That night was the brightest spot of a miserable season. I thought I would burst from gratitude. I love those guys to this day, each and every one.

That Christmas of 2009 was the last holiday season Isaac and I had together. He passed the following August. I haven’t really done much fussing for the holidays since then. Partly because after you lose someone, holidays seem off. Partly because in the course of moving, almost all of those treasured holiday decorations got left in New York. (Long story, that.) Mostly I just haven’t had the heart to bother. I helped hang a few ornaments on my friends’ tree in North Carolina, but I felt disassociated from it. Living alone the last couple of years, I really haven’t done anything at all except to put on display the cards I received. It all seemed too much, too ephemeral, too stressful.

This year, I was invited to a tree-trimming party by a local Pagan group in Oregon, where I now live. As I hung an ornament or two on the tree, all the memories of that night, almost to the day five years earlier, came rushing in. I had to leave the room to shed a few tears. But I was able to go back and hang a few more.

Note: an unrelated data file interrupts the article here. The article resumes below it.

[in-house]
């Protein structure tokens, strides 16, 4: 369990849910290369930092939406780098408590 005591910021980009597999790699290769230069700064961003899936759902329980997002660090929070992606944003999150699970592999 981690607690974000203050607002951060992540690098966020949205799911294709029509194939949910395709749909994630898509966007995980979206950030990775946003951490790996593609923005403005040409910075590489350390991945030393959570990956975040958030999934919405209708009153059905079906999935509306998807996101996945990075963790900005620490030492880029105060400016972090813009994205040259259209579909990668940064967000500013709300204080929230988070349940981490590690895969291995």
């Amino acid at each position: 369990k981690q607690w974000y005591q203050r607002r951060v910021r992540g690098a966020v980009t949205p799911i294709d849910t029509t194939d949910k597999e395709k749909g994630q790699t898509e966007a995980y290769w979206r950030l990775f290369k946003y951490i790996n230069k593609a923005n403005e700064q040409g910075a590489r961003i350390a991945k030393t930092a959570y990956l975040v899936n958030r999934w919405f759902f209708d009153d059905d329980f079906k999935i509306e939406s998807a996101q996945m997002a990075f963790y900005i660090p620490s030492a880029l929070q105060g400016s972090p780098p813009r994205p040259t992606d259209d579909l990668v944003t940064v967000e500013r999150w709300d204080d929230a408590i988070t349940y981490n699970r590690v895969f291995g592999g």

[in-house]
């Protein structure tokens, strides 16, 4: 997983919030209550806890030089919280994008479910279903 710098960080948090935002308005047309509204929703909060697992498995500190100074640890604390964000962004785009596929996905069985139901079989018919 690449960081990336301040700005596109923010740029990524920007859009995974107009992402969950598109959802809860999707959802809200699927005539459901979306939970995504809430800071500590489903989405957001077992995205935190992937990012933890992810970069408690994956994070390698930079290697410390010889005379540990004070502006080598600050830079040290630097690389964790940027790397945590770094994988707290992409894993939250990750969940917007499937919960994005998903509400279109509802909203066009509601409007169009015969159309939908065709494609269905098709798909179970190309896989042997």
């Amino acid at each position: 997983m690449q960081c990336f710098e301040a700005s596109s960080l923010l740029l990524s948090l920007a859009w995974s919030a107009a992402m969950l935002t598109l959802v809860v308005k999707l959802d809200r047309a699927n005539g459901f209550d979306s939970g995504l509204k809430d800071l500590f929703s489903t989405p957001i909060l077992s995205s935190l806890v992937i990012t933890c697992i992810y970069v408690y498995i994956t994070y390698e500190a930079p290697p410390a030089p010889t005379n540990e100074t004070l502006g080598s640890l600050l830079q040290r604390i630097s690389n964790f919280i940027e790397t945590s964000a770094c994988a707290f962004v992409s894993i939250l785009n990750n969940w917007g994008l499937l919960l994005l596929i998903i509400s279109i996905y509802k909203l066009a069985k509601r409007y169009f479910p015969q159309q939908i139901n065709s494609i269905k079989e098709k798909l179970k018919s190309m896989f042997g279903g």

Now I’m in the suburbs of Chicago getting ready to celebrate Christmas with my family for the first time in about 15 years. (When you work retail, holiday travel is next to impossible.) Last night I helped my sister and her family decorate a tree with all the ornaments they’ve collected over the decades. I could relax and enjoy it in a way I haven’t done for many years. I’m grateful for that.

I’m also grateful, and always will be, to the Hermes Council for their gift in 2009. Hey, I miss you guys! I want you to know how much that simple act meant to me. I’ll never forget it, or you.

Nope, no bah, humbugs from me. Merry Christmas, if that’s your thing. Happy Yule, Blessed Diwali, Happy Kwanza, Happy Hanukkah, Happy New Year, Happy Whatever Winter Holiday of Your Choice. Bring back the Sun with love and laughter, and do what you can to make someone else’s holiday bright. I think Isaac would agree with that.